Zoning committee tables land plan
“I’m not sure I’m ready to deny the whole project,” committee member Gregory Holden said. “I’d be more likely to support something with a lot less density.”
The committee on Thursday tabled for 30 days Clemen’s application to rezone the property from A-2 agricultural holding to R-5A residential. The site is located east of County O and south of South Shore Drive.
Clemen is proposing 82 single-family homes and 60 two-family units on 90 acres in a conservation-style development called Covered Bridges. The remaining 50 acres would be open space and would include a couple miles of walking trails.
About three dozen people attended a public hearing Thursday night on the rezone request.
While few spoke in favor of the development, a dozen spoke against it. Among their concerns were losing the town’s rural character, density of proposed homes and the development’s effect on Delavan Lake.
“You’re sandwiching 202 residences in the middle of agriculture,” said Dana Evans, representing more than 200 people who signed a petition against the development. “We’re not against growth. We feel this is an urban development for an urban area. This is a rural, agricultural area.”
Clemen said because the land is sub-prime farmland, it’s the best place for development.
“They (Walworth Township) have some of the best farmland in the state … and that’s what we need to fight to preserve. But these marginal areas, if you want to have development, that’s where the development should be.”
Residents said the density Clemen is proposing—1.4 dwelling units per acre—is too high.
Jim Van Dreser said the density should be high near the lake and gradually decrease as development reaches further into the rural areas. A handful of other residents said the proposed density is more appropriate near cities and villages.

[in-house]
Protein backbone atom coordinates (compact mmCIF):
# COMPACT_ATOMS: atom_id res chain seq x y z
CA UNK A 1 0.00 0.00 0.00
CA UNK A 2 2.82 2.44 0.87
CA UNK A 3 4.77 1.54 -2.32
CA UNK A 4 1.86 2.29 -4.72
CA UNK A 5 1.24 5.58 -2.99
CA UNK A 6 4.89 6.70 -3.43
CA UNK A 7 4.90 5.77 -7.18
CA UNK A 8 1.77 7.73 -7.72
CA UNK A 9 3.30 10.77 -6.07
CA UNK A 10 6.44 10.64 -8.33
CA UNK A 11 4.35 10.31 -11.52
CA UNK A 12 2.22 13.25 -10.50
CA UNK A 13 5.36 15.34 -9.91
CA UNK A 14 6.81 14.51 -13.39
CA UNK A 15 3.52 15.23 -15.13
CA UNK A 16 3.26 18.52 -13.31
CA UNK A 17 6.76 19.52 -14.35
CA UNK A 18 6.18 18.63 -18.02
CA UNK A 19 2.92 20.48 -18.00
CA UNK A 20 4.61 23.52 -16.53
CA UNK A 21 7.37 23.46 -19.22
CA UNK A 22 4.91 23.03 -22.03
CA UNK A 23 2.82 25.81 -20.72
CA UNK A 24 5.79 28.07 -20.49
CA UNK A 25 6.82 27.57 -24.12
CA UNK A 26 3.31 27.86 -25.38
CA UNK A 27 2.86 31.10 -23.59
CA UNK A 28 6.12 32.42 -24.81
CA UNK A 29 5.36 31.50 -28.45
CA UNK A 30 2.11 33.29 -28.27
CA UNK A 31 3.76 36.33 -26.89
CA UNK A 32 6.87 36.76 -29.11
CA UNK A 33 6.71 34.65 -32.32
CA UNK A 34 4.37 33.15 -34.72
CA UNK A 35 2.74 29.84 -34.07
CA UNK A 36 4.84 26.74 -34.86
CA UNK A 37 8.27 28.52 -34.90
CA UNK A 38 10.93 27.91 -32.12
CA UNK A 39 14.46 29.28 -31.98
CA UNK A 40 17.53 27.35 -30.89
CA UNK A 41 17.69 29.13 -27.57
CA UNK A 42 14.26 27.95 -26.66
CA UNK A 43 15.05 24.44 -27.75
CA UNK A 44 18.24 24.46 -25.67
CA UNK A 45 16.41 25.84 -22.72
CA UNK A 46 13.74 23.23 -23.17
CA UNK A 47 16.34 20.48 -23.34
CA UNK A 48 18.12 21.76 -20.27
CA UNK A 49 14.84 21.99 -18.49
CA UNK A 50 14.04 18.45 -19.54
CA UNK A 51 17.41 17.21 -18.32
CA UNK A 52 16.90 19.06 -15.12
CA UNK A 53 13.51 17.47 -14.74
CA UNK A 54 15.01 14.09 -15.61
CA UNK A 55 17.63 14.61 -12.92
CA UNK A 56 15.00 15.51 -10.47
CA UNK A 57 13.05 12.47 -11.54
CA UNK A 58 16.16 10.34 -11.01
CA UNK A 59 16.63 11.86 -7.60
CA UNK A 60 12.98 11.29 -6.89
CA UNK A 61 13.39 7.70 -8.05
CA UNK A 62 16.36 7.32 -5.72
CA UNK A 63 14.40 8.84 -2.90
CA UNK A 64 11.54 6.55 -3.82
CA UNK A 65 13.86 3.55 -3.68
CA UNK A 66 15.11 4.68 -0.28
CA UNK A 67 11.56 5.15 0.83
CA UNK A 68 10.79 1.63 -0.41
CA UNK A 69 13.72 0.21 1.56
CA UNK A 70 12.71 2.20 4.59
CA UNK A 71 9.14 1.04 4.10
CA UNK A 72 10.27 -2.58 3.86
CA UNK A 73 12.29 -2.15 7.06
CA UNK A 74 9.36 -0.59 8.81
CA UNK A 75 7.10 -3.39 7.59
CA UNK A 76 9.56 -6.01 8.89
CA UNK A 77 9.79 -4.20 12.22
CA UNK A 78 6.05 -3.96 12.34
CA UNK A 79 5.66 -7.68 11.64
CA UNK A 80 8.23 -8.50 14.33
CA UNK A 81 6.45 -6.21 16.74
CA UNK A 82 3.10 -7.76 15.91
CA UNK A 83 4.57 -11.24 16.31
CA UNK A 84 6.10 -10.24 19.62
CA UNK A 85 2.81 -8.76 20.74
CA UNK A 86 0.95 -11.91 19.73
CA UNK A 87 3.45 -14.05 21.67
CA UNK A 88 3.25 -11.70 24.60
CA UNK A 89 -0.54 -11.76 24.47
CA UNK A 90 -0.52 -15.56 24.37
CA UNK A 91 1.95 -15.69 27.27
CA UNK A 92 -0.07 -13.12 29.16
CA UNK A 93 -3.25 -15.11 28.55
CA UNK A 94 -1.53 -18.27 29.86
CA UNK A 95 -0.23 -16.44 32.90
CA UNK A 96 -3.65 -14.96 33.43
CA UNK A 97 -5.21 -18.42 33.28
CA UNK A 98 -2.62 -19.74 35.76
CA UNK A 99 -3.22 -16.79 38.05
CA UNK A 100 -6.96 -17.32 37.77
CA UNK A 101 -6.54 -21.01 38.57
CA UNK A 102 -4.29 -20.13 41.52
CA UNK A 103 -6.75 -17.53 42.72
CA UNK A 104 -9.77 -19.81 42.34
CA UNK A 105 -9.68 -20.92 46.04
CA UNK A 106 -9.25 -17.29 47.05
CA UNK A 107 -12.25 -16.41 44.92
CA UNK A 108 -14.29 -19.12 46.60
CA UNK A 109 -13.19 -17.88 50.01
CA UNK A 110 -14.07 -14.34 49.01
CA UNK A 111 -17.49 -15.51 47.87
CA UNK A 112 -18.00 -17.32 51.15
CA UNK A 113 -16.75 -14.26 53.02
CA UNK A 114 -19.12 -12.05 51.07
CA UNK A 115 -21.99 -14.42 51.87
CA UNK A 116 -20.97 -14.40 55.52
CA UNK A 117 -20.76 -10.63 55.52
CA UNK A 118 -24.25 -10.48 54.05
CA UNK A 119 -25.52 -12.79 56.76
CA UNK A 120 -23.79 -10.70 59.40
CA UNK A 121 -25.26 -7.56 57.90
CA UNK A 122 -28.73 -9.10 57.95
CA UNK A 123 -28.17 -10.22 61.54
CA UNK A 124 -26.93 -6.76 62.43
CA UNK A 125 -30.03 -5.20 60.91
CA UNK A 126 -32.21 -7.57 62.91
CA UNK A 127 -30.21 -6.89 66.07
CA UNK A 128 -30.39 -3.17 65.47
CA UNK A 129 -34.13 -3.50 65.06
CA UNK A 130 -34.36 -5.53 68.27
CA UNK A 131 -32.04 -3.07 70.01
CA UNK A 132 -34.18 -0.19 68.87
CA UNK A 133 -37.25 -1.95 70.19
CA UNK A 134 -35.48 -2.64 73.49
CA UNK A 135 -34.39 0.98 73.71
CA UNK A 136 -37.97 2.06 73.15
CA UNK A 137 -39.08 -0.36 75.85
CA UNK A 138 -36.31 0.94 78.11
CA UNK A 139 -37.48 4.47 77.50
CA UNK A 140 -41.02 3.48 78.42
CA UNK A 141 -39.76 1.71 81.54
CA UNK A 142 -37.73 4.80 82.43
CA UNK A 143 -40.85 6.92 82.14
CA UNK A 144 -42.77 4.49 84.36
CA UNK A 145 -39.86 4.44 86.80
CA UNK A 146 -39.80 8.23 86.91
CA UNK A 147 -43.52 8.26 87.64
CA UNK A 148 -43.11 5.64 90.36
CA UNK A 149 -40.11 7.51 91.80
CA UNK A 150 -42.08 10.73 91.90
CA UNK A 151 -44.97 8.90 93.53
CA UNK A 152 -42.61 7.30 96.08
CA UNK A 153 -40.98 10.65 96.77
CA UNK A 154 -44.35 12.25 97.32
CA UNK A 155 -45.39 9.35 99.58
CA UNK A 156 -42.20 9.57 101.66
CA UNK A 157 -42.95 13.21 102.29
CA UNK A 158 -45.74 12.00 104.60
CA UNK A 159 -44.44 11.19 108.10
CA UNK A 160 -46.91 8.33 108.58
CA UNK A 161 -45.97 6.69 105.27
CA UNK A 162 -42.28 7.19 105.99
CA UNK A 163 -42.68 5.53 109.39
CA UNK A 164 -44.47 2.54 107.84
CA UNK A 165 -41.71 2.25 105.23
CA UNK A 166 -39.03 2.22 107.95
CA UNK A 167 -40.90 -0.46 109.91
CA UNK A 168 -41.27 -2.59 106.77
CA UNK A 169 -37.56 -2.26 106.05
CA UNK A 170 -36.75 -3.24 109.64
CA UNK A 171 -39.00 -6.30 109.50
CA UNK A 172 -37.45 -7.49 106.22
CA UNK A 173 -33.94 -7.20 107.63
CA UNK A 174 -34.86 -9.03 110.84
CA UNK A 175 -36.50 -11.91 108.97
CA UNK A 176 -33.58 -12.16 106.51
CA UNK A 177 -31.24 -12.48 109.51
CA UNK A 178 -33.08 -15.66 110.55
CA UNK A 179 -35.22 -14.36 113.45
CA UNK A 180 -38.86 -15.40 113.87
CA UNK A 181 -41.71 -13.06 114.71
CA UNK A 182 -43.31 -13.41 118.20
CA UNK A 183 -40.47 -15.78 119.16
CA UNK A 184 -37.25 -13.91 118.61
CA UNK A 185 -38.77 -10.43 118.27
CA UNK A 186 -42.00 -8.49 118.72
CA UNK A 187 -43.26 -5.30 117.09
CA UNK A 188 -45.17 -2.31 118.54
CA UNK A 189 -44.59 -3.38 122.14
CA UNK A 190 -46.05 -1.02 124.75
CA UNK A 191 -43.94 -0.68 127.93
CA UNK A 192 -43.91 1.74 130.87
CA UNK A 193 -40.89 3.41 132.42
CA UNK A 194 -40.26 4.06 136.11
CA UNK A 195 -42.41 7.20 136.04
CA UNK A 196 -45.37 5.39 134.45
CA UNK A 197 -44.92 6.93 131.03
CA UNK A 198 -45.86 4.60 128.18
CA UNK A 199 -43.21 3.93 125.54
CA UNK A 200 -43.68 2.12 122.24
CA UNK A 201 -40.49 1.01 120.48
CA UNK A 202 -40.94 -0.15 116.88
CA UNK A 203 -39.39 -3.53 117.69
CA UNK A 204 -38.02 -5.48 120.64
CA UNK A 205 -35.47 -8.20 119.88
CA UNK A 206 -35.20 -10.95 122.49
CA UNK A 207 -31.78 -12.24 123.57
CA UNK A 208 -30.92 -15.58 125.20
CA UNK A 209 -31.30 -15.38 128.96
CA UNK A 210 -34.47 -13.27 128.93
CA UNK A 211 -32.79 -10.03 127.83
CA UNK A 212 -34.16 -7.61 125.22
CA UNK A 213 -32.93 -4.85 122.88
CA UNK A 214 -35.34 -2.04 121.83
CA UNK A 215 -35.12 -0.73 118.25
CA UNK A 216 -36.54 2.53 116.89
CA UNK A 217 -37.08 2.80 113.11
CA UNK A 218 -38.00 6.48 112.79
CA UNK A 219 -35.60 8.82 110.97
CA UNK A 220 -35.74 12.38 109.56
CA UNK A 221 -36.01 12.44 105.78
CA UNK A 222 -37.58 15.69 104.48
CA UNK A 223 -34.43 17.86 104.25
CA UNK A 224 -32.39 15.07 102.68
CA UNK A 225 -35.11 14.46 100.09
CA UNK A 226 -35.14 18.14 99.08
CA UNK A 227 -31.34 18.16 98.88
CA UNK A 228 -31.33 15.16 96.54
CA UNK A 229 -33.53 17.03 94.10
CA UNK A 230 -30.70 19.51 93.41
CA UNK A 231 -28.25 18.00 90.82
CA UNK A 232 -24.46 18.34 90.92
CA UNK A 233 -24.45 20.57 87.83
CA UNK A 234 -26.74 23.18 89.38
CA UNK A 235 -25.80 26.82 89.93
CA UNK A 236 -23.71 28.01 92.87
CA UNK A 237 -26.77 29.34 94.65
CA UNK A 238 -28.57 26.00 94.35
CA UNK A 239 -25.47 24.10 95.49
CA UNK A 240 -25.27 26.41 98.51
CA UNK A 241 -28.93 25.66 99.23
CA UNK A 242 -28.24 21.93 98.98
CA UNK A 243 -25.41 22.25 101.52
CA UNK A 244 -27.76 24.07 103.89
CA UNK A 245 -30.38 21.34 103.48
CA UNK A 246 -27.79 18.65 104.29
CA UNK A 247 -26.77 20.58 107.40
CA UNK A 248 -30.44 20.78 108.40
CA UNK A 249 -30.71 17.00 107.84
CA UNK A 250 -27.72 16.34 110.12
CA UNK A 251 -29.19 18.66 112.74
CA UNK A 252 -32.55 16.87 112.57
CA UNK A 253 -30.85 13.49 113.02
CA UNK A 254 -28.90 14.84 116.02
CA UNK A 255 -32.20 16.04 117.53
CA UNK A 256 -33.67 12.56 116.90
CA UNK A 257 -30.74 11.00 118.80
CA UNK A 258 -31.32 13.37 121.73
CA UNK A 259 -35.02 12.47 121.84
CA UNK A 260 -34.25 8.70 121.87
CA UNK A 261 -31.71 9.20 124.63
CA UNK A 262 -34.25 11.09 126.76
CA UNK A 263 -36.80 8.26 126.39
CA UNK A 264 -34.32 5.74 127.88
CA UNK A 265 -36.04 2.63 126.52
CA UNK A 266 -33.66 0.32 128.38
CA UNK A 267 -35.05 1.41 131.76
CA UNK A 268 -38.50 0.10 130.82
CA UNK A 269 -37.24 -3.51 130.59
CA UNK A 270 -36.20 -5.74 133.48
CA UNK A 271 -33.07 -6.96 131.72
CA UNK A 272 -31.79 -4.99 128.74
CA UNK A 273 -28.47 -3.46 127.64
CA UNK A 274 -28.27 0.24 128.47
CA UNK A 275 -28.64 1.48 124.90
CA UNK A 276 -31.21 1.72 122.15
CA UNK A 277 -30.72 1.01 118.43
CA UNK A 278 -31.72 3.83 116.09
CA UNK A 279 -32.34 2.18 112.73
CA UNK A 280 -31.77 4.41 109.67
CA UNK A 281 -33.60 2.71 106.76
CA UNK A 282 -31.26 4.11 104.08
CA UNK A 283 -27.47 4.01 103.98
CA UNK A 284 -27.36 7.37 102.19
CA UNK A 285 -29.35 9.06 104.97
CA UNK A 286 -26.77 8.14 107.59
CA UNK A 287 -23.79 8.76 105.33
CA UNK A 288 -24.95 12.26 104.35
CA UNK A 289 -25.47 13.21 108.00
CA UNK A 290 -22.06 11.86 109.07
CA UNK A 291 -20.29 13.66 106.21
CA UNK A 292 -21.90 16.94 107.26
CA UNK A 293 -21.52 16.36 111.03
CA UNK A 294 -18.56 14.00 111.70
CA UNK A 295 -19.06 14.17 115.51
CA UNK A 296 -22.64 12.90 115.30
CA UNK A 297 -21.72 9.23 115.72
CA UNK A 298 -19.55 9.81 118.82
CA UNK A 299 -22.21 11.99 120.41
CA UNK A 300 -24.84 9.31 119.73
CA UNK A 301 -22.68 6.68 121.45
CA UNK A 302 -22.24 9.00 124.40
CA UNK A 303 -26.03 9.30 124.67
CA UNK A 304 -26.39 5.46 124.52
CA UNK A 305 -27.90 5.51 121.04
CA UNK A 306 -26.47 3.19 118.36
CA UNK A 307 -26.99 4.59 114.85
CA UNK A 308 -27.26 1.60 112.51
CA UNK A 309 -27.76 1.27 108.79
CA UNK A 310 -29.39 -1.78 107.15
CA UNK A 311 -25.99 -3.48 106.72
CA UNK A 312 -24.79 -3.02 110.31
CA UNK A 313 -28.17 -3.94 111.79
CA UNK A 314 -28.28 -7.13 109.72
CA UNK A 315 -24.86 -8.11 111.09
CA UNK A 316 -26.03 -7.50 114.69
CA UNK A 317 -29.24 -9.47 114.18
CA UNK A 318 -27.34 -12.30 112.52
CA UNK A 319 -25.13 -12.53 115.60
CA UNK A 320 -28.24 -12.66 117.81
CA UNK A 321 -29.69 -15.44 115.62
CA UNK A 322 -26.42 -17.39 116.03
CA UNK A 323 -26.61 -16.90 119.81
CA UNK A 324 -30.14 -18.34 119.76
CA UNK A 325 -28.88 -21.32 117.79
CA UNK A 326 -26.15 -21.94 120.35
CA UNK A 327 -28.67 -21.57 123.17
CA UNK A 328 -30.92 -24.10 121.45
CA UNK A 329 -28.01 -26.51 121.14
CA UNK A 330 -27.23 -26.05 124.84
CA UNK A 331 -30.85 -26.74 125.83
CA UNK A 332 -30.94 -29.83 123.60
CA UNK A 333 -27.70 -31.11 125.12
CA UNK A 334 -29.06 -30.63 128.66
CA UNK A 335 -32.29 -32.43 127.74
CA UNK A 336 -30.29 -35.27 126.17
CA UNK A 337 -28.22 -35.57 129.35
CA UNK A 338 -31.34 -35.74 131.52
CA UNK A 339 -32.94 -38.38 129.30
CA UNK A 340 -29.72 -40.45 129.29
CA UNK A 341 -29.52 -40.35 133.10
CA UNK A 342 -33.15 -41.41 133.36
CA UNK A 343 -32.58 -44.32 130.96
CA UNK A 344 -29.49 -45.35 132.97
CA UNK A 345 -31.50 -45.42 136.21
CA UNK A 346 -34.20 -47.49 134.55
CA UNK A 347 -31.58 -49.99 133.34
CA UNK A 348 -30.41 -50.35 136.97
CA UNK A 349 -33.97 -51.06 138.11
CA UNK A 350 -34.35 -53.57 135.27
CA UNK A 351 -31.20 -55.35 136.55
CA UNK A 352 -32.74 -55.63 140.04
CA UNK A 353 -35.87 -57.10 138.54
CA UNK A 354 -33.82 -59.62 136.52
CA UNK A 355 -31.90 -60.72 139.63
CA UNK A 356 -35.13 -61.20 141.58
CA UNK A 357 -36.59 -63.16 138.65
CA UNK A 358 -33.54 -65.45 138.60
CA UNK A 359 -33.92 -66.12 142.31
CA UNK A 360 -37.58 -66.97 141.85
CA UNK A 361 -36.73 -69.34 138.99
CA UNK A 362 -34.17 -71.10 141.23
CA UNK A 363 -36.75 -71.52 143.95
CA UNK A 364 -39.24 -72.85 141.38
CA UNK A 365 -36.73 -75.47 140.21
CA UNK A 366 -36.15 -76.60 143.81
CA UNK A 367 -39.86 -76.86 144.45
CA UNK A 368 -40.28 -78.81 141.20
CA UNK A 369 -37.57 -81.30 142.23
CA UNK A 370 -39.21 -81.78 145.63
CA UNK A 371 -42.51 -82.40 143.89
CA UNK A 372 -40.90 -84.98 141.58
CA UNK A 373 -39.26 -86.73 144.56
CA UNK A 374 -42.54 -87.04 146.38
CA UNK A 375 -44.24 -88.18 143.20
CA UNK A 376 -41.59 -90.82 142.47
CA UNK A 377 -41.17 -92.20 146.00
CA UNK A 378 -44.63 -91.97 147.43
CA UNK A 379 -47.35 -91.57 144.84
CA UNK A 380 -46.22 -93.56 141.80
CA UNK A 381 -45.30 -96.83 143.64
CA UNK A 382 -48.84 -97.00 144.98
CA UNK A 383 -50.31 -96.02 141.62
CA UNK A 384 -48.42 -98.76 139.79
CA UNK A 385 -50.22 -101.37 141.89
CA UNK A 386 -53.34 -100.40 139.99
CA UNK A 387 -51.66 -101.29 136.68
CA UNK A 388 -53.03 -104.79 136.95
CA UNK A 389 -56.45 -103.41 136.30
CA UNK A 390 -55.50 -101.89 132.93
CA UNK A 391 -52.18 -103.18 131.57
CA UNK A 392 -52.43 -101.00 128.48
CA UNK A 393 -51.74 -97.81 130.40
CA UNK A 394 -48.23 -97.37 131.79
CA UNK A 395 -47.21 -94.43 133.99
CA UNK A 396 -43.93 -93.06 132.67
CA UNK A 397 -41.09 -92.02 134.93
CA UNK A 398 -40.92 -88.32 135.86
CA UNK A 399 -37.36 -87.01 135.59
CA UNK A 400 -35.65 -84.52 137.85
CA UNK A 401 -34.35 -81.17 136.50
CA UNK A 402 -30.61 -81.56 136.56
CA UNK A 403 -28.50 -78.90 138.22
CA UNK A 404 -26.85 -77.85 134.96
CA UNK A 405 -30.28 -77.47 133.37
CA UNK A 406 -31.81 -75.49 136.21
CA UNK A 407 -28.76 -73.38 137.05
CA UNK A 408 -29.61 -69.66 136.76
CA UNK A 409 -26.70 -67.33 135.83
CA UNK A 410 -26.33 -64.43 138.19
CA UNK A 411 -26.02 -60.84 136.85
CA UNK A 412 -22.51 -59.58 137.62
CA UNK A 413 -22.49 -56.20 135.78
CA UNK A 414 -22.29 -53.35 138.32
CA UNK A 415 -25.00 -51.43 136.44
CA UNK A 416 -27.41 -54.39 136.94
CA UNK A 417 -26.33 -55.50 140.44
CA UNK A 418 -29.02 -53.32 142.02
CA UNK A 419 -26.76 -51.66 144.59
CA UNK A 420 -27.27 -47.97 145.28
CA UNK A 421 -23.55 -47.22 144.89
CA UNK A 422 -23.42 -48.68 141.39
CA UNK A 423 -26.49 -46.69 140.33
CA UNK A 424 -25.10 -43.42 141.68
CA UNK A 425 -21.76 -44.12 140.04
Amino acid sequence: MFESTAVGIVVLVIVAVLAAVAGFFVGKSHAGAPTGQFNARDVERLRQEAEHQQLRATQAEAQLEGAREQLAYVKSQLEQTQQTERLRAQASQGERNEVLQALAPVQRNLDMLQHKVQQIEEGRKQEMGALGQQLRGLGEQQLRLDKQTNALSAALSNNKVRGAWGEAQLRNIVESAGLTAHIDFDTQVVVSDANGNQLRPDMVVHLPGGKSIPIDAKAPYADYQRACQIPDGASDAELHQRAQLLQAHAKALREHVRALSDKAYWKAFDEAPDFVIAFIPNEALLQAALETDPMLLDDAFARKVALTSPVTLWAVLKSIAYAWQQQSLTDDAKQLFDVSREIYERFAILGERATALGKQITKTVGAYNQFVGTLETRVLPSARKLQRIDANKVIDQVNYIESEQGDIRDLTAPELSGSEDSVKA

Clemen said that to the north and east of the site, the density is about five residences per acre.
“That’s why it makes sense,” he said. “It is very appropriate for the density it is adjacent to.”
Clemen added that the designated open space will foster somewhat of a rural feel within the development. He said open space is also key to improving the quality of Delavan Lake.
Tall prairie grasses will slow storm water runoff and filter out pollutants before the water reaches the lake, Clemen said. And property lines won’t extend beyond the perimeter of the development, leaving residents with only a small portion of their property to mow and fertilize, further cutting potential pollution to the lake.
But residents weren’t convinced, and several simply stated they were concerned about the already fragile lake.
Clemen’s revised proposal will come before the county zoning committee at 3 p.m. Thursday, Dec. 20. A new plan would also have to be approved by the town.